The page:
Philadelphia, Pa., Jan 25, 2023 / 16:00 pm (CNA).
The prosecution and defense gave fiery opening statements this morning in the federal government’s case against pro-life advocate and Catholic father of seven Mark Houck as his family, seated behind him, reacted in what was an emotional first day of the trial.
The trial, held in the U.S. District Court for the Eastern District of Pennsylvania, comes about four months after Houck was arrested at his home in front of his terrified wife and children by federal agents last September, following a federal indictment alleging that he violated the Freedom of Access to Clinic Entrances (FACE) Act.
Prosecutor Ashley Martin of the U.S. attorney’s office for the Eastern District of Pennsylvania alleged in her opening statement that Houck was the aggressor and instigator in an incident involving an abortion clinic escort more than one year ago.
The allegations relate to an incident that occurred at a Planned Parenthood abortion clinic in Philadelphia on Oct. 13, 2021. The federal indictment alleges that Houck twice shoved a clinic patient escort during a verbal altercation while a then 72-year-old man, Bruce Love, was attempting to lead clients inside the clinic.
Martin referred to Houck as a “6-foot-tall, 200-pound, muscular” man who was shouting at Love and assaulted him, alleging that Houck took two hands, placed them on Love’s chest and shoved him to the ground in one incident.
She said that video evidence, which has no sound, corroborates her claim. She did not say what Houck was shouting about. The one-minute video of the incident, which was shown Wednesday in court, shows Houck pushing Love to the ground after Love approaches Houck.
Martin alleged that another altercation between the men occurred first, in which Houck was attempting to talk to two women and elbowed Love after the abortion clinic escort allegedly told the women that they didn’t have to talk to Houck.
That allegation could not be corroborated by video evidence because the footage was apparently not saved by Planned Parenthood, according to Faiz Malik, vice president of people and culture for Planned Parenthood Keystone, who was one of the prosecution’s witnesses who appeared in court. Malik oversees security at the clinic where the incident occurred.
Martin said to the jury that this case is “not about pro-choice, it’s not about pro-life, it’s not about activism, it’s not about politics.”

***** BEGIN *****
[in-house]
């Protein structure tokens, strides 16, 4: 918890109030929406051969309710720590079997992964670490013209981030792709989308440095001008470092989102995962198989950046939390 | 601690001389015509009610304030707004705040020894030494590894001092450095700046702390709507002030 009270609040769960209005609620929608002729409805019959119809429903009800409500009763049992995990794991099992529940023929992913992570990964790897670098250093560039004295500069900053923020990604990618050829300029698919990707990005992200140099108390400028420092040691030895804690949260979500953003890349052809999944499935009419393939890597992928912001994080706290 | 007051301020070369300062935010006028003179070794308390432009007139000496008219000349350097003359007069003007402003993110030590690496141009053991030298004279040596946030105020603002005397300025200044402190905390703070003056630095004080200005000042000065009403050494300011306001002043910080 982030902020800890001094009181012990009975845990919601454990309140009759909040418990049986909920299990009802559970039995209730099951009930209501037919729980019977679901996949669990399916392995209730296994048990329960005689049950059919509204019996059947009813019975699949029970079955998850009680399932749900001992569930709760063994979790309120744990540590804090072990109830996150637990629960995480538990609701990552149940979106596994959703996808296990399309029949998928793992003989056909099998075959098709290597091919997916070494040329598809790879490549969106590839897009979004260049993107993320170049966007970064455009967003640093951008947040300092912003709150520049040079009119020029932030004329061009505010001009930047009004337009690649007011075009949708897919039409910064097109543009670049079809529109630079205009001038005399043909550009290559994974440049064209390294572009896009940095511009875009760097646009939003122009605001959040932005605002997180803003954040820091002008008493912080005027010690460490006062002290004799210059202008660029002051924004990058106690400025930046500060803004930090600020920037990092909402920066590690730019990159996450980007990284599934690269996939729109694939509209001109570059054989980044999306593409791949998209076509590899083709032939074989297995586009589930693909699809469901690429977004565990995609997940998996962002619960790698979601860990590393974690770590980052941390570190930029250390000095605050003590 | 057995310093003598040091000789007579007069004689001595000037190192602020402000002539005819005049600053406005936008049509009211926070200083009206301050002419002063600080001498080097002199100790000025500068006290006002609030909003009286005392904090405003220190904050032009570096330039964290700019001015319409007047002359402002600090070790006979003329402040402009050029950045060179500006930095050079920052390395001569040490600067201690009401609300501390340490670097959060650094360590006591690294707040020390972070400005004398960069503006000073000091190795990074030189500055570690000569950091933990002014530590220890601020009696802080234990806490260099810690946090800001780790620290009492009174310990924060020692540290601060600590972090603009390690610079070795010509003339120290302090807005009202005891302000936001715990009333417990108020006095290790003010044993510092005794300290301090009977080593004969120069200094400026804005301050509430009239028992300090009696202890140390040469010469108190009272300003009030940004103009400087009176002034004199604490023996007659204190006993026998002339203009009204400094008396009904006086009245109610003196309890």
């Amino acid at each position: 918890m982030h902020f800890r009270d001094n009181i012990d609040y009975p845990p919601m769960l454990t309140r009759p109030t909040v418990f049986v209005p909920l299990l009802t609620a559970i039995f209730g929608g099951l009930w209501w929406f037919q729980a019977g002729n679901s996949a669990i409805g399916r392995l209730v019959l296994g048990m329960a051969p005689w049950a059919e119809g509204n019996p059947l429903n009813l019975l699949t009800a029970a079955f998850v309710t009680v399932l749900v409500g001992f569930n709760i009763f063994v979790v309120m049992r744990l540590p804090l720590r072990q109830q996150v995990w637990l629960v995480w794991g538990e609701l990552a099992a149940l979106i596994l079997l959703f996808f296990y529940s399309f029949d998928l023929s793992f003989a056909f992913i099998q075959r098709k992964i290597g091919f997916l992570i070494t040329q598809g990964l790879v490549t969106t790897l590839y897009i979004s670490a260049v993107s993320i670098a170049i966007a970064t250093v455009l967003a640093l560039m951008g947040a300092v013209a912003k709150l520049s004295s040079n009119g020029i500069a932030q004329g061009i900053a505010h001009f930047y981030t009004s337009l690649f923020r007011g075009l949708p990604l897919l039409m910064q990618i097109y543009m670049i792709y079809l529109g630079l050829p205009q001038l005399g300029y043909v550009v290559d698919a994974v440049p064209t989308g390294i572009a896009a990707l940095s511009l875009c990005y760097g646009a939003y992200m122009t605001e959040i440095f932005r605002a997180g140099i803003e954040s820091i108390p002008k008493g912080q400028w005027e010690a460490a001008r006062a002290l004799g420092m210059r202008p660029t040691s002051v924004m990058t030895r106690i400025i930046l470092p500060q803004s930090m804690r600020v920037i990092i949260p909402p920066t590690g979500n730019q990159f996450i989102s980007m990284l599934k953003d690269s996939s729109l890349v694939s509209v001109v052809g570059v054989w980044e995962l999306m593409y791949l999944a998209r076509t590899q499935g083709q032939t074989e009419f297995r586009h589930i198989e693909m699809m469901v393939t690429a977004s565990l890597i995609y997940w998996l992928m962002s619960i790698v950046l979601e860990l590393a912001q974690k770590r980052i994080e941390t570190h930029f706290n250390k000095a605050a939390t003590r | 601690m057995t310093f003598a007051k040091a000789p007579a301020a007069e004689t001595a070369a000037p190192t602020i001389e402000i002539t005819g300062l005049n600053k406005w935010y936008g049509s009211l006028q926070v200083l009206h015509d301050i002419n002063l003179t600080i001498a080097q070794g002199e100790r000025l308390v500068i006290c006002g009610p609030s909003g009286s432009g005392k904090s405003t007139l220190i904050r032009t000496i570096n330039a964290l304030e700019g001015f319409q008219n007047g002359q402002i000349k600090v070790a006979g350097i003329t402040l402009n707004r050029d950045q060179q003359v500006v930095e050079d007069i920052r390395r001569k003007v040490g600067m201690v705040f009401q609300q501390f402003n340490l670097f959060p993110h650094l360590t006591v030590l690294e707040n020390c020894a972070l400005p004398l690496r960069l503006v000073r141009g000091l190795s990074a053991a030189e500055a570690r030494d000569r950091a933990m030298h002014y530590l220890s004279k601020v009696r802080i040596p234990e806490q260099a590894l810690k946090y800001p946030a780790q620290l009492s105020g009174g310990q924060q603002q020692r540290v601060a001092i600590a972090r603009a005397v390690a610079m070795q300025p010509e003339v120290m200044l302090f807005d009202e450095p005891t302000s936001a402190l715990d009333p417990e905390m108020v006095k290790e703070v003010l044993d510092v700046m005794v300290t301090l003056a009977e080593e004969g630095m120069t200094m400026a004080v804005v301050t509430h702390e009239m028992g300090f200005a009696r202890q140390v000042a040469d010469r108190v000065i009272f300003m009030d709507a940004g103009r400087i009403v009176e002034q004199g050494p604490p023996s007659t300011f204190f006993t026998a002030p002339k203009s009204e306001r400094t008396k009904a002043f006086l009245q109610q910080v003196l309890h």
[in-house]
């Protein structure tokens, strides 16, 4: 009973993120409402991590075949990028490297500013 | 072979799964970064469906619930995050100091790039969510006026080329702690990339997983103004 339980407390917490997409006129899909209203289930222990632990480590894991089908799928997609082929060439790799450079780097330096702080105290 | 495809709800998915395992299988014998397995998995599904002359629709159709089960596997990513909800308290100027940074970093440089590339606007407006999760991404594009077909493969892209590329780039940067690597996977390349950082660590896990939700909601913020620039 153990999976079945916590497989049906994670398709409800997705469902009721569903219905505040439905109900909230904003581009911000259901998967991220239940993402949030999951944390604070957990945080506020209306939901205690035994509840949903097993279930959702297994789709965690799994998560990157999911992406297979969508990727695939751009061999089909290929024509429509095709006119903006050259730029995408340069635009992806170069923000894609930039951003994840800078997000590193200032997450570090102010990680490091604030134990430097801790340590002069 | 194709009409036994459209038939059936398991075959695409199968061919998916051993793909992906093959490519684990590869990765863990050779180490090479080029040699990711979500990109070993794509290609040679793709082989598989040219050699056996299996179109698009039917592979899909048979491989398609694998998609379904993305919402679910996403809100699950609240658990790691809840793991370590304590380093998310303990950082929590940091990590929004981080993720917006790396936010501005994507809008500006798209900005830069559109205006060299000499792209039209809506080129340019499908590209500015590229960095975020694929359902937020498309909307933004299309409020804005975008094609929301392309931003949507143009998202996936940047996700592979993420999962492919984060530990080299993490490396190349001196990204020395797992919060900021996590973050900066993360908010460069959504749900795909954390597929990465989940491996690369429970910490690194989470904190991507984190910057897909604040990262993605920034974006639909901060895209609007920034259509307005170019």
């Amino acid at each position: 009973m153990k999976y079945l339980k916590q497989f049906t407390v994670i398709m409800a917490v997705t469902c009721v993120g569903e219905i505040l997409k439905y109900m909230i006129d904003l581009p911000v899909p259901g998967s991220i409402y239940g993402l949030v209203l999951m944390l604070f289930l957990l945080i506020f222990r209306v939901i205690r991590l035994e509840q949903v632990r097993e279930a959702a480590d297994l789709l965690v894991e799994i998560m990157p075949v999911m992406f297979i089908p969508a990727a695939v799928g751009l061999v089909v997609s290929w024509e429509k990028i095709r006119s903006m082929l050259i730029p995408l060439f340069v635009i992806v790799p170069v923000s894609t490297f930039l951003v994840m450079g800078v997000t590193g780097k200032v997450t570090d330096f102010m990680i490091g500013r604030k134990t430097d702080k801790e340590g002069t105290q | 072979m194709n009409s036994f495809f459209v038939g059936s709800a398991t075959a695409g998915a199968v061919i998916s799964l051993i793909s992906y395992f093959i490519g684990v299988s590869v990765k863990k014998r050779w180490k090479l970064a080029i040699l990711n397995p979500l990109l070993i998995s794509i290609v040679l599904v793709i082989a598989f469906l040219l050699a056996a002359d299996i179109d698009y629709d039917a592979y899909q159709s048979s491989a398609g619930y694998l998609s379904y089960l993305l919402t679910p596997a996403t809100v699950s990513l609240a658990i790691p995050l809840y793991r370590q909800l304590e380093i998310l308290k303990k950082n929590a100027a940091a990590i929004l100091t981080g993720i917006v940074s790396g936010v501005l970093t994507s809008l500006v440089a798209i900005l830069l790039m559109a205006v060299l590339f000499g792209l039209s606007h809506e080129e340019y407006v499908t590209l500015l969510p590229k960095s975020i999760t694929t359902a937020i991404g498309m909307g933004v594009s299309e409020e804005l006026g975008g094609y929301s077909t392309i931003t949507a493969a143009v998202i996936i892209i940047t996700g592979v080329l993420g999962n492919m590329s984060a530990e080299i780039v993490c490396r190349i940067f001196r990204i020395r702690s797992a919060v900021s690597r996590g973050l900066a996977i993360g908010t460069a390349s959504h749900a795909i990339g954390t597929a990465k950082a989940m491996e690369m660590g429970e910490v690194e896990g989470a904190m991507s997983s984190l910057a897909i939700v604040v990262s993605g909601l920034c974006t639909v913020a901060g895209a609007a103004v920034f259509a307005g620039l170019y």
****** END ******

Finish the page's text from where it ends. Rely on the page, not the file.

“Politics just doesn’t come into the equation here,” she added.
Following the prosecution’s argument, one of Houck’s daughters could be seen crying in the arms of her mother. The room was filled with supporters for Houck, several of whom could be seen praying the rosary.
The defense argued that the charges against Houck should never have made it to federal court.
Defense attorney Brian McMonagle of the law firm McMonagle, Perri, McHugh, Mischak & Davis, said in his opening statement that “we’re not in state court here.”
“This is not a state court prosecution for assault,” he said, adding that “they made a federal case out of a shove.”
In order to fit the criteria laid out in the FACE Act, McMonagle told the jury that the prosecution has to prove beyond a reasonable doubt that Houck used force, intentionally injured or attempted to injure Love, and that he did it because Love was providing reproductive health services.
“They’ve got to prove motive,” he said.
McMonagle said that Houck “pushed Love because he refused to stop degrading him in front of his son and refused to leave them alone.” He said that Houck intentionally positioned himself a distance away from the entrance to the clinic while sidewalk counseling with his then 12-year-old son, Mark Jr.
Referring to the first incident, McMonagle said that Love approached Houck from behind while Houck was speaking with a woman who left Planned Parenthood and blocked him “like he’s setting a pick in a basketball game.”
He said that Houck shouted at Love, asked him what he was doing, and then returned to the street corner to pray. McMonagle said that Love left Planned Parenthood a short while after and approached Houck and his son. According to McMonagle, Love harassed them, saying things to the boy such as “You’re dad’s a bad guy” and “Your dad doesn’t like women.”
He said Houck told Love several times to return to the clinic and stop harassing his son. He then said that Love began to speak to Houck’s son again after walking away briefly. There is a video of the altercation, but again, there is no sound. The video shows both Love approaching Houck’s location on the street corner and Houck pushing him to the ground.
McMonagle maintained that Houck’s push was to defend his son and that “Houck’s intentions were not to injure anybody.”
“His motive that day was pure and simple. His hope was that he might be able to touch one heart that day, so he could save a second heart,” he said of Houck’s sidewalk ministry work.
Two of the prosecution’s witnesses took the stand on Wednesday: Malik and Dayle Steinberg, president and CEO of Planned Parenthood Southeastern Pennsylvania.
Much of the questioning of the witnesses focused on the responsibilities of Planned Parenthood clinic escorts and whether Love had violated any of the company’s clinic escort policies.
Steinberg said she didn’t have an opinion on whether Love broke any policies, however, Love was removed from being a volunteer at the clinic temporarily, according to Malik. He said he asked Love to refrain from volunteering at the clinic until all litigation with Houck had concluded.
Malik said that Planned Parenthood has a “nonengagement” policy that directs the volunteer escorts to steer clear of and refrain from speaking to or engaging with protestors who may be in the vicinity surrounding the clinic.
Malik also affirmed that he told Love that he needed to stop engaging with protesters. It’s unclear if that was before or after the incident.
The trial will resume at 9:30 a.m. Thursday morning.